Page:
The numbers definitely uphold Talladega’s reputation. Although the track itself remains the same, the racing varies. Tune in to NBC (2 p.m. ET) to see whether this fall’s bout is accident-filled or accident-free.

Talladega Xfinity results: AJ Allmendinger edges Sam Mayer

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AJ Allmendinger, who had had several close calls in Xfinity Series superspeedway races, finally broke through to Victory Lane Saturday, edging Sam Mayer to win at Talladega Superspeedway.

Allmendinger’s margin of victory was .015 of a second. Mayer finished second by a few feet.

Following in the top five were Landon Cassill (Allmendinger’s Kaulig Racing teammate and his drafting partner at the end), Ryan Sieg and Josh Berry.

Noah Gragson, who had won four straight Xfinity races entering Saturday, was 10th. Austin Hill dominated the race but finished 14th.

MORE: Talladega Xfinity results

MORE: Talladega Xfinity driver points

AJ Allmendinger wins Xfinity race at Talladega Superspeedway

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Veteran driver AJ Allmendinger slipped past youngster Sam Mayer in the final seconds and won Saturday’s NASCAR Xfinity Series playoff race at Talladega Superspeedway.

As drivers in the lead pack scrambled for position approaching the finish line, Allmendinger moved to the outside and, getting a push from Kaulig Racing teammate Landon Cassill, edged Mayer by a few feet. The win ended frustration for Allmendinger on superspeedways.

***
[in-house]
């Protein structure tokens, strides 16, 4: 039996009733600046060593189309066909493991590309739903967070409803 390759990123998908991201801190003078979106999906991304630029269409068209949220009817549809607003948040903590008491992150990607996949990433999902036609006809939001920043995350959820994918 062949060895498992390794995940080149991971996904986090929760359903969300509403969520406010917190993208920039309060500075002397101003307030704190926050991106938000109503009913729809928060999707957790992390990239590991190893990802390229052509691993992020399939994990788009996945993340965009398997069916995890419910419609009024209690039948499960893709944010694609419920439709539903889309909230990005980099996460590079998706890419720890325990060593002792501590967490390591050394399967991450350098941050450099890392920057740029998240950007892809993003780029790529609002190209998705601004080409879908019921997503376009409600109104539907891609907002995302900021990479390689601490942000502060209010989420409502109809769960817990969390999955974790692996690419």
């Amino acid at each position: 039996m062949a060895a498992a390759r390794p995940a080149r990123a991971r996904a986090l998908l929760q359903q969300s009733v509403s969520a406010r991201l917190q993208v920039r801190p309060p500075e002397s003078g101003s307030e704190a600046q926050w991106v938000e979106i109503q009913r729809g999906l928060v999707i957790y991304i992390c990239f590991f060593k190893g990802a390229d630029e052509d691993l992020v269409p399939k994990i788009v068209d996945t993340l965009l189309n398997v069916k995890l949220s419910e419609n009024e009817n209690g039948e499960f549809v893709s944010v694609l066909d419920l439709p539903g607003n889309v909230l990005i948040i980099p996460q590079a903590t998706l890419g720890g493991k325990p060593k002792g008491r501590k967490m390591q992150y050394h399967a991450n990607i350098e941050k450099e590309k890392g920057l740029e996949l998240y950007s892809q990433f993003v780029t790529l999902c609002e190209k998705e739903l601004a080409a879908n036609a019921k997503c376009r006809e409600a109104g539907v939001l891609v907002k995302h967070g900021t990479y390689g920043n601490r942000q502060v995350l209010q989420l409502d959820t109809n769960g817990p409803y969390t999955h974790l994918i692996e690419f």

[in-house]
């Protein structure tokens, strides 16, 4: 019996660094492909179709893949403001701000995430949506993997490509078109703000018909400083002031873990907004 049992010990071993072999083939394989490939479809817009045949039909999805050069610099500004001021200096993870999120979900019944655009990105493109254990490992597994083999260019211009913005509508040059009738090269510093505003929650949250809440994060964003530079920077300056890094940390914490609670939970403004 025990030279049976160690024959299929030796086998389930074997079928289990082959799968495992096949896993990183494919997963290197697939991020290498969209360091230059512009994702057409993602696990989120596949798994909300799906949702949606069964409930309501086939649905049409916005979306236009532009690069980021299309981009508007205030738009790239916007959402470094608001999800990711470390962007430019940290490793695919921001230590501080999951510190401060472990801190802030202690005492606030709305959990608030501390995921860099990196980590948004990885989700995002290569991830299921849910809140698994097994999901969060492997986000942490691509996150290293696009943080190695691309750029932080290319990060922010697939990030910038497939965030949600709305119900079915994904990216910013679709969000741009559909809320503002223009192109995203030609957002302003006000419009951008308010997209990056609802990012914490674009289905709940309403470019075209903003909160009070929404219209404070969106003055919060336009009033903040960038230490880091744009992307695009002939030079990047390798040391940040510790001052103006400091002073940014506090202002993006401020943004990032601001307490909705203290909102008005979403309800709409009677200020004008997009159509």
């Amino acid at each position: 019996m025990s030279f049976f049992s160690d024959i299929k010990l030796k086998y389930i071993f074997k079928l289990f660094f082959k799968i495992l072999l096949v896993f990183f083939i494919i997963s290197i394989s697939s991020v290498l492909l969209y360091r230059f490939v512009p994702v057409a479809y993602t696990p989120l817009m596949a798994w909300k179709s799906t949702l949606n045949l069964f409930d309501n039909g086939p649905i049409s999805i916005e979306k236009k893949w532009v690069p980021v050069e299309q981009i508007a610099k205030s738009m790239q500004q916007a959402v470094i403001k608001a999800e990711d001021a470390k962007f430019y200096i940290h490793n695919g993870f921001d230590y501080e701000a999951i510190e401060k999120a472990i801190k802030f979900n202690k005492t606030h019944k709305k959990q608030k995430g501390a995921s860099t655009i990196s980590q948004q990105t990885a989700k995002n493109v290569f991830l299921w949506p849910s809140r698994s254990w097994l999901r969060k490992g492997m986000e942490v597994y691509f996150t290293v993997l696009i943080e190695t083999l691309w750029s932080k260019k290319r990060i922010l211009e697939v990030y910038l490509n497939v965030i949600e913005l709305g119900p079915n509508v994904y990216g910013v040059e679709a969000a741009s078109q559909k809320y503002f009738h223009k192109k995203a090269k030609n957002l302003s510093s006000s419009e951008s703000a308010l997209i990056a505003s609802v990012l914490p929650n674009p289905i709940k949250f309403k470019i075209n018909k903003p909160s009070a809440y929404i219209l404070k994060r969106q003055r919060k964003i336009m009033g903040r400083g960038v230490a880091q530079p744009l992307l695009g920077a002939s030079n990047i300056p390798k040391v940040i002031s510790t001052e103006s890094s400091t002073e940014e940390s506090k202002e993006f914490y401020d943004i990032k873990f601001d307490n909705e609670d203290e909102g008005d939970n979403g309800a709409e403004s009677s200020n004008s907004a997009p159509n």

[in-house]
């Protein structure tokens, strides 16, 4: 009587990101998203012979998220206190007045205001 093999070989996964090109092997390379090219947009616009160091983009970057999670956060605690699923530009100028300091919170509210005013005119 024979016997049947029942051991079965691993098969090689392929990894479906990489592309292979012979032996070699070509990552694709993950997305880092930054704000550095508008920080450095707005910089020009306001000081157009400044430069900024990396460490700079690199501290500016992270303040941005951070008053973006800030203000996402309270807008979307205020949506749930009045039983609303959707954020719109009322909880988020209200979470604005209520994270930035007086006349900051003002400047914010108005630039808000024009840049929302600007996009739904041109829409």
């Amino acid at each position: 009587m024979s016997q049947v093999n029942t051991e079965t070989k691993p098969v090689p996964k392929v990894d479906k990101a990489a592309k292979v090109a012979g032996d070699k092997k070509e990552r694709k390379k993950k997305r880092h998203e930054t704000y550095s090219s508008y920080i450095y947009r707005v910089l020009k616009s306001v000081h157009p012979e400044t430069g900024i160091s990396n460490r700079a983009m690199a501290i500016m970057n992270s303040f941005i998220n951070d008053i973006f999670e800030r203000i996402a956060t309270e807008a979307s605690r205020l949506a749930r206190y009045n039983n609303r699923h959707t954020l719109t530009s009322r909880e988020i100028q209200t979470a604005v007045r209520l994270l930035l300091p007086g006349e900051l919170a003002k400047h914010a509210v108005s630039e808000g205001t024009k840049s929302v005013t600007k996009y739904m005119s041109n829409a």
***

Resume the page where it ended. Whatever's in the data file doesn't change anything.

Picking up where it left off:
Following Allmendinger, 40, at the finish were Mayer (who is 19 years old), Cassill, Ryan Sieg and Josh Berry.

Noah Gragson and Allmendinger have qualified for the next playoff round. The other six drivers above the cutline are Ty Gibbs, Austin Hill, Josh Berry, Justin Allgaier, Mayer and Sieg. Below the cutline are Daniel Hemric, Brandon Jones, Riley Herbst and Jeremy Clements.

MORE: Talladega Xfinity results

MORE: Talladega Xfinity driver points

“This is Talladega,” a wildly happy Allmendinger told NBC Sports. “Yes, I hate superspeedway racing, but it’s awesome to win in front of the Talladega crowd.”

Austin Hill dominated the race but dropped out of the lead to 14th place  in the closing five laps as drivers moved up and down the track in search of the best drafting line.